It was a totally normal day in September.  I just turned 14 and was always looking forward to going to school, a strong change from previous years. After a couple class periods, I walked into the library to start my library aide duties.  As always, I dropped my bag behind the counter, grabbed a stack of books and started the check in process.  Usually, Mrs. Morgan would greet me and let me know if she needed any help with anything, but that day she wasn’t around.  I noticed in the side room of the library (a room that was filled with TV’s) that the same thing was playing over and over.  It was a helicopter shot of a very tall building with a huge plume of smoke coming out of it.  I then spotted Mrs. Morgan standing in the middle of the room frozen.  I made my way to her, opened the door, and she immediately said “you shouldn’t see this yet,” and shut the door back.  So I decided to just finish my work.

I couldn’t help but think about that building and the large plume of smoke.  It was obviously New York because there isn’t a single skyline that looks like that other than NYC. It got me thinking about how it would be possible for a building that large to have a fire that large, it didn’t make sense.  Access to cellphones or computers was still very restricted and minimal so I wasn’t able to just instantly look up what I was curious about for answers.  Then the tipping point happened for most of us in my 8th grade class.  5th period. U.S. History.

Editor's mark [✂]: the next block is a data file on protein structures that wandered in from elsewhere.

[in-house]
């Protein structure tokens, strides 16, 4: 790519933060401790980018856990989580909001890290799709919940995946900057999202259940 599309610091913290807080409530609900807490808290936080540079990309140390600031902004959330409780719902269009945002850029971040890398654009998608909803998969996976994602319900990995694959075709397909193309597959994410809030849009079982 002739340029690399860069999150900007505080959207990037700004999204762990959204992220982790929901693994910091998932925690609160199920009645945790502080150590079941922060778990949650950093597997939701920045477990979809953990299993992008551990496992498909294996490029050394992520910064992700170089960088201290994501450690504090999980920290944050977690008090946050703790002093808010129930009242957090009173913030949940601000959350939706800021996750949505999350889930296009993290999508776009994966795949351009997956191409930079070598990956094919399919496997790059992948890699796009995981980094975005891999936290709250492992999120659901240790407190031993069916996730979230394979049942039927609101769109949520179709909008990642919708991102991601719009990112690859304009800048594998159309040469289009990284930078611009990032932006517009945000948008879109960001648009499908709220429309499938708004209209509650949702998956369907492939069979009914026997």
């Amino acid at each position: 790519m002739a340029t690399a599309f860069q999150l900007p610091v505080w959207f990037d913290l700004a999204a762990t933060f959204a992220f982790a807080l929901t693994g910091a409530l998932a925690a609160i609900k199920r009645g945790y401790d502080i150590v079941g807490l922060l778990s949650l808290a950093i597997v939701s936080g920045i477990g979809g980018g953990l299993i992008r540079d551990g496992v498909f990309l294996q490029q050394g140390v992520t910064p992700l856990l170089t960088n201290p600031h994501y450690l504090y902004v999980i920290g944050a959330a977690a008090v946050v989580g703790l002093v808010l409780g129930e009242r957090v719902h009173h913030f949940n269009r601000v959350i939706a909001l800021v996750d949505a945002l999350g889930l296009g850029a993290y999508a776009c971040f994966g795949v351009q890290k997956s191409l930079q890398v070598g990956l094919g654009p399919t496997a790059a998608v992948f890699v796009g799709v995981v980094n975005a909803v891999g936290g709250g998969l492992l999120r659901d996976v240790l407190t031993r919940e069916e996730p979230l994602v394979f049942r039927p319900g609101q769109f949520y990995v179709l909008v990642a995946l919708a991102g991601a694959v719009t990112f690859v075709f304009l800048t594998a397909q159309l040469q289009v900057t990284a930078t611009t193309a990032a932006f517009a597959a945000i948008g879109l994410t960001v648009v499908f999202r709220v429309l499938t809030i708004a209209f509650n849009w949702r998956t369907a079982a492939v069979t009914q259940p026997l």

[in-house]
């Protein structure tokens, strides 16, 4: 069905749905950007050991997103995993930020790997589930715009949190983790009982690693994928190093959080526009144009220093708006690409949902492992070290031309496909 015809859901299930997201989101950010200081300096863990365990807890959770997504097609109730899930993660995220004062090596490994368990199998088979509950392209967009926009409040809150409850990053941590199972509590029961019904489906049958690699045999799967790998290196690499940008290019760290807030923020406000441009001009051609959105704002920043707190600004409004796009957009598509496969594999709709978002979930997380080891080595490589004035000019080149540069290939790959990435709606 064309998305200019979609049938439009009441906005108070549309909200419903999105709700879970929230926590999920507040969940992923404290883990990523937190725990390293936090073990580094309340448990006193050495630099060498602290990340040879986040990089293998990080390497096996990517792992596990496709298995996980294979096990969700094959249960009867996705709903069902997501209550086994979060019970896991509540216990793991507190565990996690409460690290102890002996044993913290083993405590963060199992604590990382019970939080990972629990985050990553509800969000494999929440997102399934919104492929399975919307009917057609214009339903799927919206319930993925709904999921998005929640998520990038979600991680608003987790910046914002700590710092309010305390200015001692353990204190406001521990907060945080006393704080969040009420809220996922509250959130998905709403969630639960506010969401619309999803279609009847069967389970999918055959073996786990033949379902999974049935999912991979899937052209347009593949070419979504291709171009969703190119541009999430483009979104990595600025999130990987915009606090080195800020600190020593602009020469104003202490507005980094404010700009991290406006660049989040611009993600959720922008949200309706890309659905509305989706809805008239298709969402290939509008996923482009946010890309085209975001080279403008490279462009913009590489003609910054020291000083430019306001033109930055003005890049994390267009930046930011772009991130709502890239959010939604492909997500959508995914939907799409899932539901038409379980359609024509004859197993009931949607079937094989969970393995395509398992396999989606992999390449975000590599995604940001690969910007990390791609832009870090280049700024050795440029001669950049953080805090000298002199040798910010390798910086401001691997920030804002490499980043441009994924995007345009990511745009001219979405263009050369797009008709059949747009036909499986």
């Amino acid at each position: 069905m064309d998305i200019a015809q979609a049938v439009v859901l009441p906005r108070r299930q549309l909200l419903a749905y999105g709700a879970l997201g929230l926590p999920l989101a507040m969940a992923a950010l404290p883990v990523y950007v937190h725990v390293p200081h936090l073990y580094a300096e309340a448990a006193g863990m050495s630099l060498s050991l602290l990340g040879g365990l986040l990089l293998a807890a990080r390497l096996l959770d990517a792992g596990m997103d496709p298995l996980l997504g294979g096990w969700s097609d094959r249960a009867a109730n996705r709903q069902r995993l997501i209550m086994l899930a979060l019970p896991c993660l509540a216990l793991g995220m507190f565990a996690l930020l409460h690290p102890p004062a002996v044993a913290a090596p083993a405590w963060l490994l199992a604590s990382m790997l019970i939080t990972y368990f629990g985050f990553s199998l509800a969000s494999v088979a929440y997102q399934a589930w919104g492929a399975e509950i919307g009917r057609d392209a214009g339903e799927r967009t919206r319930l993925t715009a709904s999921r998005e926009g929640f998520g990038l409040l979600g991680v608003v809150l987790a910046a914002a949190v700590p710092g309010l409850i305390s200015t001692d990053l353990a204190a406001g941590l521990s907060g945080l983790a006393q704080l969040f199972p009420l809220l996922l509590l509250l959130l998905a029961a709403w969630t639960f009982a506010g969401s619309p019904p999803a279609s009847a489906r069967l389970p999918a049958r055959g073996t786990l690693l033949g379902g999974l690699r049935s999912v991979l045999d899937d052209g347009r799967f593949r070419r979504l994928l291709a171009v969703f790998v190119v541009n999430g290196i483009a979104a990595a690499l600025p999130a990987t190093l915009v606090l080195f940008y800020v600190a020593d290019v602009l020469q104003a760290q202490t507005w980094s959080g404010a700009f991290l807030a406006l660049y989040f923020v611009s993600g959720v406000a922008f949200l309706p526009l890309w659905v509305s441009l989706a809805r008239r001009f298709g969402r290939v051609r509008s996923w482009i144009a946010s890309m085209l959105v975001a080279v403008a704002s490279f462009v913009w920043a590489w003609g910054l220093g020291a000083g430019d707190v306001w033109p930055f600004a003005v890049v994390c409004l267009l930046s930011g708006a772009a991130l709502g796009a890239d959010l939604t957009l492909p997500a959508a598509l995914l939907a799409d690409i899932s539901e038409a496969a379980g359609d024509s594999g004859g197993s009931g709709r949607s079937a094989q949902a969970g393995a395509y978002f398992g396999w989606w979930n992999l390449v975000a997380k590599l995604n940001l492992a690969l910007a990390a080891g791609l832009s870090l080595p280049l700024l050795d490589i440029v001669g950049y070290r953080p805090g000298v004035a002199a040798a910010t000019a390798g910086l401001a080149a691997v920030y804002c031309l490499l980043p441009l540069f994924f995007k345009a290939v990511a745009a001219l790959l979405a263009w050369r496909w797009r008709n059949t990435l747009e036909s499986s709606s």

The tardy bell rang and usually without skipping a beat, our teacher would walk in to begin class.  10 minutes later she walked in, it looked as if she had been crying.  She told us all there had been a terrible tragedy and it was very very bad. Now, I won’t name names, but there was a student in the class that had a cell phone.  It was at that very moment that she stood up and screamed “WE’VE BEEN ATTACKED!” and she ran out of the class.  There wasn’t any repercussion from the teacher for this, but all we could do was stare at each other in shock.  We all tried our best to go on with class, but it was pretty much over at that point, our curiosities got the best of all of us.